A must read.

After Paradise: Robley Wilson



‘After Paradise’ is an inappropriately named tale of a small town in Maine where a carnival event triggers an interaction between two teenagers and an exotic dancer. Not sure what the author was going for, but nothing much happens really. David and Kate break up and then David is killed in a car accident that had nothing to do with the carnival. There are a number of stereotypical characters: the angry priest, his suffering wife, the exotic dancer with a troubled past, her savior and so on. Most of the time when a book doesn’t work, it’s the writing that lets it down. In case of ‘After Paradise’, the writing is fine. Not special, but fine, but it’s the meaninglessness of the plot that lets it down.

Don’t bother.

The Drunk Bird Chronicles: Malay Chatterjee


A giant white raven who is hundreds of years old, speaks multiple languages and has a taste for brandy, a London brothel-keeper who is an inventor of sorts and designs the Calcutta tramway, a young architect in CPWD who is visited by the then PM Indira Gandhi in hospital, a royal uncle-niece duo in love with the same man who they do not mind sharing . These are amongst many more colorful and unique characters that breathe on the pages of Malay Chatterjee’s ‘The Drunk Bird Chronicles’. The book traces the lives of five generations of Gareth-Braganza family from London to Calcutta to Khasi hills to Goa to Delhi. You have to salute the author’s ambition, his imagination and the breadth of the canvas he paints in vivid colors and minute details. The book stands out on many counts: literally hundreds of characters that are all unique, the pacing – characters come and go – but the pace of story-telling doesn’t slacken anywhere, and the interweaving of fiction and reality. Karl Marx, Jackson Pollock, M.F.Hussain, and many others make cameo appearances that enliven the proceedings. Chatterjee does a great job in holding the story together, capturing the essence of the cities the story plays out in, and in capturing readers’ imagination. A masterful piece of writing indeed.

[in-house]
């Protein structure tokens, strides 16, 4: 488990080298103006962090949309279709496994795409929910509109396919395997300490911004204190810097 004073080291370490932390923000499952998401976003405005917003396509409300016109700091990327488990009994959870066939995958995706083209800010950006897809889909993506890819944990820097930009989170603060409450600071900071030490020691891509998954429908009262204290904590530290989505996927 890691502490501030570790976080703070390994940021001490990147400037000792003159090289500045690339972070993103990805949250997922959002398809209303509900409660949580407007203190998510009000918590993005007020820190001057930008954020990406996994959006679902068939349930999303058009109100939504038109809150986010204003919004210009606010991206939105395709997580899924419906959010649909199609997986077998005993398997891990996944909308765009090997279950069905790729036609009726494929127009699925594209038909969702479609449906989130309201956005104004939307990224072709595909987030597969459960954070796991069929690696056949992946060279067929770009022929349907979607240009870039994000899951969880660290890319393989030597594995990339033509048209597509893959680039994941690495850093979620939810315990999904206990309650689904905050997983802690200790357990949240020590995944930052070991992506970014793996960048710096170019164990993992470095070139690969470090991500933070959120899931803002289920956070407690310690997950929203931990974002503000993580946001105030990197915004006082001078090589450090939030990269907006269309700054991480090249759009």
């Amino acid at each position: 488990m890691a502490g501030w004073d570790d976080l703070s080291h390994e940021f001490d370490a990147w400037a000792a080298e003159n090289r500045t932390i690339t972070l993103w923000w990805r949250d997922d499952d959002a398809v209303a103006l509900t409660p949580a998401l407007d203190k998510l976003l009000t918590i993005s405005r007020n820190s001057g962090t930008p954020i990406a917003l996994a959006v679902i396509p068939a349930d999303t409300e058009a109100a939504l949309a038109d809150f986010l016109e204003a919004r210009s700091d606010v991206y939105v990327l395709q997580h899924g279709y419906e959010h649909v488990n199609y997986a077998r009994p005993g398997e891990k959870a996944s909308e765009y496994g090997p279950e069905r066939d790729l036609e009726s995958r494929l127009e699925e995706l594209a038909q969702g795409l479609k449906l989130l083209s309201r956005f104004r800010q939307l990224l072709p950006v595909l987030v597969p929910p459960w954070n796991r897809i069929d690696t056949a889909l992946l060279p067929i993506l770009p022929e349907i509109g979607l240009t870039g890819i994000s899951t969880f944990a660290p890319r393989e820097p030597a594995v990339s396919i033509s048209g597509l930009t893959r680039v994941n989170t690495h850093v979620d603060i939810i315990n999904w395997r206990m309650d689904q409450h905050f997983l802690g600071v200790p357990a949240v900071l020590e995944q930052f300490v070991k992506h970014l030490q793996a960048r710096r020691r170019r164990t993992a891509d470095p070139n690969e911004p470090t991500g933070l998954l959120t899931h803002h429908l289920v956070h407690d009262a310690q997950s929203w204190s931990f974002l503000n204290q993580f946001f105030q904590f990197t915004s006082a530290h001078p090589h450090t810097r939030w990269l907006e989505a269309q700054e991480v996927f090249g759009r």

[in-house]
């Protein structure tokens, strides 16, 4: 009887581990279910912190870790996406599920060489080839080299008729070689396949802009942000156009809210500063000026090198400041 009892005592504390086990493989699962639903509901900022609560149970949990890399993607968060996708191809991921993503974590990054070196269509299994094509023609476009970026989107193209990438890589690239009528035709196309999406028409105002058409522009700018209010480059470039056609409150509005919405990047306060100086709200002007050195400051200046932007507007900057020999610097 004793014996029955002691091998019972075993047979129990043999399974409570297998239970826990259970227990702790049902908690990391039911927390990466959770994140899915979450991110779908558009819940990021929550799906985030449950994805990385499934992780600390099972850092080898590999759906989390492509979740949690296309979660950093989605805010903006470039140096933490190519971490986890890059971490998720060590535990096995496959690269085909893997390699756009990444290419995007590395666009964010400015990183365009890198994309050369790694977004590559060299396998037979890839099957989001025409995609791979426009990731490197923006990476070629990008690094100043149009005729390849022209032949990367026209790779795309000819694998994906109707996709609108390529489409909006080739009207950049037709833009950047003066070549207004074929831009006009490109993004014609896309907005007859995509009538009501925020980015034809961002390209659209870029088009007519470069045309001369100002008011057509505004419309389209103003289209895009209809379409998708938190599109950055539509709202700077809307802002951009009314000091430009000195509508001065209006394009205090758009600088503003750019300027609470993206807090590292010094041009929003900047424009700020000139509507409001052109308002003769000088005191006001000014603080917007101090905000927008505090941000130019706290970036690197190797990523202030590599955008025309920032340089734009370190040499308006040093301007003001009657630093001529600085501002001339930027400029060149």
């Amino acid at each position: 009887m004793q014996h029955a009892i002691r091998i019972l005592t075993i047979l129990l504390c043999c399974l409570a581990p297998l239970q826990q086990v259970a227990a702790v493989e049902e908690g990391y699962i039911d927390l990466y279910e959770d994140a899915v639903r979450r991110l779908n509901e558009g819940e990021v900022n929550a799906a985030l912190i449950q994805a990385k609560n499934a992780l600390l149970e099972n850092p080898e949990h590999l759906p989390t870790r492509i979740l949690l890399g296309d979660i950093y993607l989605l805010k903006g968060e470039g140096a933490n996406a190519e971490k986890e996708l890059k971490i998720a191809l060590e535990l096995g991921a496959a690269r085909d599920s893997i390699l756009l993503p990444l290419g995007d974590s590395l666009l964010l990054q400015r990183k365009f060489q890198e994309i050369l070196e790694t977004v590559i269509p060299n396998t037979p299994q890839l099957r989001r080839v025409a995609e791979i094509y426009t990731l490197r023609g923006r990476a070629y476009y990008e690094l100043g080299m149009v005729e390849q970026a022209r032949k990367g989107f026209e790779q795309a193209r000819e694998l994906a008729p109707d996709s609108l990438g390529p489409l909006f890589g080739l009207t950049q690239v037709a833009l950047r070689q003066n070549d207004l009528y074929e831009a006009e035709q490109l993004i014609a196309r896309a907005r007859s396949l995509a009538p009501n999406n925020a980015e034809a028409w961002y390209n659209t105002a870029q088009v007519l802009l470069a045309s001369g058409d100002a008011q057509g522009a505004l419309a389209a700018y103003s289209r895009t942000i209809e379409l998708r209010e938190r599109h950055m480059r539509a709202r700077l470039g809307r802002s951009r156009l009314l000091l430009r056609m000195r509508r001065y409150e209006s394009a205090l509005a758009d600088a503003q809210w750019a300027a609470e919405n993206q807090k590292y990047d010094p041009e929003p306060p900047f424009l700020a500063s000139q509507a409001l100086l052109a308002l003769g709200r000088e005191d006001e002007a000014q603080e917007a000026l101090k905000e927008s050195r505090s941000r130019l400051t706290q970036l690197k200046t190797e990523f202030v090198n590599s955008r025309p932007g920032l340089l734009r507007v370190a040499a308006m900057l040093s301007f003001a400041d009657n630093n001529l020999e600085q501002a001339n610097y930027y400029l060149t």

Becoming: Michelle Obama


Becoming is the heart-warming and inspirational account of Michelle Obama’s life.  Starting from a small apartment in a Chicago street to Princeton and Harvard to White House.  It is not a dry, ambitious journey; the warmth of her family life in her early years, the friendships she formed growing up, and her dating Barack give Michelle a character that matches with her public persona – of a warm, compassionate person who cares about a lot of issues deeply.  The identity with the race comes out too strong, but she acknowledges her upbringing and experiences being very different from Barack’s.  The weakest part of the book is the White House bit – ironically what I was looking forward to the most.  Her fawning over her husband’s accomplishments despite odds somehow overshadows her own story.